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1 The Collision Of Cultures
2 Britain And Its Colonies
3 Colonial Ways Of Life
4 The Imperial Perspective
5 From Empire To Independence
6 The American Revolution
7 Shaping A Federal Union
8 The Federalist Era
9 The Early Republic
10 Nationalism And Sectionalism
11 The Jacksonian Impulse
12 The Dynamics Of Growth
13 An American Renaissance: Religion, Romanticism, And Reform
14 Manifest Destiny
15 The Old South
16 The Crisis Of Union
17 The War Of The Union
18 Reconstruction: North And South
19 New Frontiers: South And West
20 Big Business And Organized Labor
21 The Emergence Of Urban America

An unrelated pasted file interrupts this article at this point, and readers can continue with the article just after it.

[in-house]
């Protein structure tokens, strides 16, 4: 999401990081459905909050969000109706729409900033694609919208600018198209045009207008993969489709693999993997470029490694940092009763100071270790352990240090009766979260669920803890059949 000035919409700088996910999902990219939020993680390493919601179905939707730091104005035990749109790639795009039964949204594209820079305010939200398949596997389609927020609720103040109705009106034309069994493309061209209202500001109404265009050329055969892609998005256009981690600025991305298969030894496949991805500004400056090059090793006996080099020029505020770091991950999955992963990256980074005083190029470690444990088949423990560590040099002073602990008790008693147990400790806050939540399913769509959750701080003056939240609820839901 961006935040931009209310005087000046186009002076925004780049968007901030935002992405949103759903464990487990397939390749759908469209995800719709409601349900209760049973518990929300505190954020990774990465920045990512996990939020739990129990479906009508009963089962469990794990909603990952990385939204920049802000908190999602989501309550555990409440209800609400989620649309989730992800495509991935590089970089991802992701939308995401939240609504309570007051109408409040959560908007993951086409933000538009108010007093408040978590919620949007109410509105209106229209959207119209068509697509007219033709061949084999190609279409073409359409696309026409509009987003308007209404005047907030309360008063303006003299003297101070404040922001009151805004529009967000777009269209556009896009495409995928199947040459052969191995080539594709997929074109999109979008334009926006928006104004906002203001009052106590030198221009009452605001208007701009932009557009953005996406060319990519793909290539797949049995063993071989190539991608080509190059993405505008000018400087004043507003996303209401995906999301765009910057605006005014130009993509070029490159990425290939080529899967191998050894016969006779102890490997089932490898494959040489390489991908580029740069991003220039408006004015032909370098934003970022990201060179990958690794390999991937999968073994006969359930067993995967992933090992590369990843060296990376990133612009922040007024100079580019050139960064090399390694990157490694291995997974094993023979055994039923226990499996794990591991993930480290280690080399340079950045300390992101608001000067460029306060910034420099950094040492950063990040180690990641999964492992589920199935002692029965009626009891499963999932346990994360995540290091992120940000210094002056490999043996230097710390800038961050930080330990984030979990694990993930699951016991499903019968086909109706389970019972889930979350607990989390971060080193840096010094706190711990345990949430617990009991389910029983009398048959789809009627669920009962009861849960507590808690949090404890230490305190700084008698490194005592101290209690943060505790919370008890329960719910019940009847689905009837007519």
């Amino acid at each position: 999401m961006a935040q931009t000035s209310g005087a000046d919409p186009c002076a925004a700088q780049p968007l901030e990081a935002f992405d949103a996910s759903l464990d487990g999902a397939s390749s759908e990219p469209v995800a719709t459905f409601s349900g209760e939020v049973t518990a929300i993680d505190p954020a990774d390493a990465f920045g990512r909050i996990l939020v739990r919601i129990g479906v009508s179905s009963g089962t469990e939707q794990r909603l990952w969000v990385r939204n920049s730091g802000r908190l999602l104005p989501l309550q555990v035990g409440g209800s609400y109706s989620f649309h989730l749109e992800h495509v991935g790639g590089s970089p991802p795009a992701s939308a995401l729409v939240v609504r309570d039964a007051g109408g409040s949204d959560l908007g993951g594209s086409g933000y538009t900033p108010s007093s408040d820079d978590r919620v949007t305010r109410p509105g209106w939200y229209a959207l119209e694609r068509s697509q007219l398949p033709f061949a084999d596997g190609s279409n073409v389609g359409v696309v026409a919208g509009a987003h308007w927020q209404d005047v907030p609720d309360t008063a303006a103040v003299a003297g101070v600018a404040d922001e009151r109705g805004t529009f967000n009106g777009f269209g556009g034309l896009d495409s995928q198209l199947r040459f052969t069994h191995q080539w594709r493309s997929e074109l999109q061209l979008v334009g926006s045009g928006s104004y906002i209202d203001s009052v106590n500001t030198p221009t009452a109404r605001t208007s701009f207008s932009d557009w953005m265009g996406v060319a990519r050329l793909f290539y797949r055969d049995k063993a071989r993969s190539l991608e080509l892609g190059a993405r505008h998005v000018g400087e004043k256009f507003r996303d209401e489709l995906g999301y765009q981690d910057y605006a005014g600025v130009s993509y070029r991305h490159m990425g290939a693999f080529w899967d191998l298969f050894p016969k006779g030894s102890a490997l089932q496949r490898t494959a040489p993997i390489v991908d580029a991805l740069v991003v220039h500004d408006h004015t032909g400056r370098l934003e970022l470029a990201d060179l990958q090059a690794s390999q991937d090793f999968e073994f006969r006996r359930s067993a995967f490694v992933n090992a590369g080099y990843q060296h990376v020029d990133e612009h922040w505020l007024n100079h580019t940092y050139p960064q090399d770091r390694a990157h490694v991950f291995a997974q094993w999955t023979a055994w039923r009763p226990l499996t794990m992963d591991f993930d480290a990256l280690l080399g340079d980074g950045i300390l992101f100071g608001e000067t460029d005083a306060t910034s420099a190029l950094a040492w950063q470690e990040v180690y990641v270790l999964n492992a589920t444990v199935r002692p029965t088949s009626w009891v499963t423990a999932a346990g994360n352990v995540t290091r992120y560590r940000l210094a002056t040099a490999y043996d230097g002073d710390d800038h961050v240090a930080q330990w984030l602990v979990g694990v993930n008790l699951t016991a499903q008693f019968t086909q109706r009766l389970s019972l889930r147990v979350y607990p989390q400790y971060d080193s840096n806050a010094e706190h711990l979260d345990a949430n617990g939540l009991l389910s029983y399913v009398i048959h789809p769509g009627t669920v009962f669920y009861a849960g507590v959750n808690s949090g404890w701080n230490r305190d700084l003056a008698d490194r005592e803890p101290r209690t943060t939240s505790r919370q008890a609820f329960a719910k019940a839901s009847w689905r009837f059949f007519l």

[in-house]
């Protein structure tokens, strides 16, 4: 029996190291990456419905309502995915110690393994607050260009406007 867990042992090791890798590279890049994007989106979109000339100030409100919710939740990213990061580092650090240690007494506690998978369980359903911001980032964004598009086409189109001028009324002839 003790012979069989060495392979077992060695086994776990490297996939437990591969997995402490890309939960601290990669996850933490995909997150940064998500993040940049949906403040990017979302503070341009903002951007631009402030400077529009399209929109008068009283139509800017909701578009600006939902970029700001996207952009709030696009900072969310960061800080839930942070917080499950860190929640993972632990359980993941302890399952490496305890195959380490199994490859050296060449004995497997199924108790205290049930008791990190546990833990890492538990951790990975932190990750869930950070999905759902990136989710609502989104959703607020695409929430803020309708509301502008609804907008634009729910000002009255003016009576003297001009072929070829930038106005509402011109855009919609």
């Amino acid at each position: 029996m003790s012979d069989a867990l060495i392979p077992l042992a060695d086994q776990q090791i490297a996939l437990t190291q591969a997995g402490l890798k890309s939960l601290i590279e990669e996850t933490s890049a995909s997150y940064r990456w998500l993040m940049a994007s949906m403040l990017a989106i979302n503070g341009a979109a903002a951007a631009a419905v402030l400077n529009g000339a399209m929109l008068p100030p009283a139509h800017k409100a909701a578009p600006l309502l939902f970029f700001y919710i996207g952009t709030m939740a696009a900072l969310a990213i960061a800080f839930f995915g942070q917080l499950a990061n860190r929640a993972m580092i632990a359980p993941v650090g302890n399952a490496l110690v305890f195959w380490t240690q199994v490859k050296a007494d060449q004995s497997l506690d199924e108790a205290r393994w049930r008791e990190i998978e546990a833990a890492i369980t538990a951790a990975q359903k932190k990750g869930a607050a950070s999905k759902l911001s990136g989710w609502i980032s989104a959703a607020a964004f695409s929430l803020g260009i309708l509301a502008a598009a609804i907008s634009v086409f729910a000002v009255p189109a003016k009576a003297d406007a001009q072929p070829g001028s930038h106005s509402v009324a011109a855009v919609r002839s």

22 Gilded-age Politics And Agrarian Revolt
23 An American Empire
24 The Progressive Era
25 America And The Great War
26 The Modern Temper
27 Republican Resurgence And Decline
28 New Deal America
29 From Isolation To Global War
30 The Second World War
31 The Fair Deal And Containment
32 Through The Picture Window: Society And Culture, 19451960
33 Conflict And Deadlock: The Eisenhower Years
34 New Frontiers: Politics And Social Change In The 1960s
35 Rebellion And Reaction In The 1960s And 1970s
36 A Conservative Insurgency
37 Triumph And Tragedy: America At The Turn Of The Century

The Dynamics of Growth - Document Overview